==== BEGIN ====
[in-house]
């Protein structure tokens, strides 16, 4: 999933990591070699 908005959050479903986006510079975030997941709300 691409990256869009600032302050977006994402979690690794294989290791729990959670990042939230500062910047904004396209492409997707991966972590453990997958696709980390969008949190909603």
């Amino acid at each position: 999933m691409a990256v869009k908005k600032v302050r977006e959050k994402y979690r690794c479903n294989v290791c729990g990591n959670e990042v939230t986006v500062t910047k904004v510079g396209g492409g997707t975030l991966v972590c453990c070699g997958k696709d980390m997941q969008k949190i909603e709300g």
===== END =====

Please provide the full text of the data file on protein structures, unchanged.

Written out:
[in-house]
């Protein structure tokens, strides 16, 4: 999933990591070699 908005959050479903986006510079975030997941709300 691409990256869009600032302050977006994402979690690794294989290791729990959670990042939230500062910047904004396209492409997707991966972590453990997958696709980390969008949190909603």
């Amino acid at each position: 999933m691409a990256v869009k908005k600032v302050r977006e959050k994402y979690r690794c479903n294989v290791c729990g990591n959670e990042v939230t986006v500062t910047k904004v510079g396209g492409g997707t975030l991966v972590c453990c070699g997958k696709d980390m997941q969008k949190i909603e709300g």